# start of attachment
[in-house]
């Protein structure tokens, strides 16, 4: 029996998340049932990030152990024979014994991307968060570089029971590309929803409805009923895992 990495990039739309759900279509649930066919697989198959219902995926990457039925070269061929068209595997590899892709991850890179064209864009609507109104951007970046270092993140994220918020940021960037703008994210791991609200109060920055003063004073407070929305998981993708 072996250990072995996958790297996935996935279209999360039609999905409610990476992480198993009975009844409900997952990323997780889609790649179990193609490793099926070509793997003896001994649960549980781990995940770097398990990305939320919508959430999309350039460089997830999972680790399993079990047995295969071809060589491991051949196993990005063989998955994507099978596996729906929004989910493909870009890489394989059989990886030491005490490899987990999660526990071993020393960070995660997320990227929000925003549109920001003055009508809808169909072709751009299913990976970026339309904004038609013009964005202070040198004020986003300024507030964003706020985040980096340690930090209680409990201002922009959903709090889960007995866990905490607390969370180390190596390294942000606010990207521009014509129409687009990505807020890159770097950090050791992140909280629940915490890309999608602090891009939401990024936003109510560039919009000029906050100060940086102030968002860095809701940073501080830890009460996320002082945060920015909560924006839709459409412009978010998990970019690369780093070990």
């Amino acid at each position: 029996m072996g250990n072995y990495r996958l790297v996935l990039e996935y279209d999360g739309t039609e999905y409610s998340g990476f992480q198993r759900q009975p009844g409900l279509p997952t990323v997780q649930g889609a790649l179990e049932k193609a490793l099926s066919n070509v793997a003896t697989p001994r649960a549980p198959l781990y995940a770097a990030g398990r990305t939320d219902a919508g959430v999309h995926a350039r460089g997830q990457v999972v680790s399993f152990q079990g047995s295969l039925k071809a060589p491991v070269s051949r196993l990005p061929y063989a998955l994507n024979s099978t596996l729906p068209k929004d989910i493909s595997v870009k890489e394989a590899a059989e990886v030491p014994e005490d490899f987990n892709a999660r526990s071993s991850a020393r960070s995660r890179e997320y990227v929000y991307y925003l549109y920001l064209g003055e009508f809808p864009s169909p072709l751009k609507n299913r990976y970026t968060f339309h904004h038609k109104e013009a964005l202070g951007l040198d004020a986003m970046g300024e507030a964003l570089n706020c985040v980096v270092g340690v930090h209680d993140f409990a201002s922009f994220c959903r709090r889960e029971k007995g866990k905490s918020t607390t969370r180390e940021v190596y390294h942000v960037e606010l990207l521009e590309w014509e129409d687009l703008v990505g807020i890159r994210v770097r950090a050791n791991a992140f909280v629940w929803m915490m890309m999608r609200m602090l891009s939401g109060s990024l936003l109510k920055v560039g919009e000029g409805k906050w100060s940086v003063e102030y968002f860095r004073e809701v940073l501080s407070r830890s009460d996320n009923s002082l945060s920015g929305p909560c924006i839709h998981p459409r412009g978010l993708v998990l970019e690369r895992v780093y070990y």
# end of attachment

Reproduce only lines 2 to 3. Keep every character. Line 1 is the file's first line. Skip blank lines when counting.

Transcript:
């Protein structure tokens, strides 16, 4: 029996998340049932990030152990024979014994991307968060570089029971590309929803409805009923895992 990495990039739309759900279509649930066919697989198959219902995926990457039925070269061929068209595997590899892709991850890179064209864009609507109104951007970046270092993140994220918020940021960037703008994210791991609200109060920055003063004073407070929305998981993708 072996250990072995996958790297996935996935279209999360039609999905409610990476992480198993009975009844409900997952990323997780889609790649179990193609490793099926070509793997003896001994649960549980781990995940770097398990990305939320919508959430999309350039460089997830999972680790399993079990047995295969071809060589491991051949196993990005063989998955994507099978596996729906929004989910493909870009890489394989059989990886030491005490490899987990999660526990071993020393960070995660997320990227929000925003549109920001003055009508809808169909072709751009299913990976970026339309904004038609013009964005202070040198004020986003300024507030964003706020985040980096340690930090209680409990201002922009959903709090889960007995866990905490607390969370180390190596390294942000606010990207521009014509129409687009990505807020890159770097950090050791992140909280629940915490890309999608602090891009939401990024936003109510560039919009000029906050100060940086102030968002860095809701940073501080830890009460996320002082945060920015909560924006839709459409412009978010998990970019690369780093070990």
């Amino acid at each position: 029996m072996g250990n072995y990495r996958l790297v996935l990039e996935y279209d999360g739309t039609e999905y409610s998340g990476f992480q198993r759900q009975p009844g409900l279509p997952t990323v997780q649930g889609a790649l179990e049932k193609a490793l099926s066919n070509v793997a003896t697989p001994r649960a549980p198959l781990y995940a770097a990030g398990r990305t939320d219902a919508g959430v999309h995926a350039r460089g997830q990457v999972v680790s399993f152990q079990g047995s295969l039925k071809a060589p491991v070269s051949r196993l990005p061929y063989a998955l994507n024979s099978t596996l729906p068209k929004d989910i493909s595997v870009k890489e394989a590899a059989e990886v030491p014994e005490d490899f987990n892709a999660r526990s071993s991850a020393r960070s995660r890179e997320y990227v929000y991307y925003l549109y920001l064209g003055e009508f809808p864009s169909p072709l751009k609507n299913r990976y970026t968060f339309h904004h038609k109104e013009a964005l202070g951007l040198d004020a986003m970046g300024e507030a964003l570089n706020c985040v980096v270092g340690v930090h209680d993140f409990a201002s922009f994220c959903r709090r889960e029971k007995g866990k905490s918020t607390t969370r180390e940021v190596y390294h942000v960037e606010l990207l521009e590309w014509e129409d687009l703008v990505g807020i890159r994210v770097r950090a050791n791991a992140f909280v629940w929803m915490m890309m999608r609200m602090l891009s939401g109060s990024l936003l109510k920055v560039g919009e000029g409805k906050w100060s940086v003063e102030y968002f860095r004073e809701v940073l501080s407070r830890s009460d996320n009923s002082l945060s920015g929305p909560c924006i839709h998981p459409r412009g978010l993708v998990l970019e690369r895992v780093y070990y």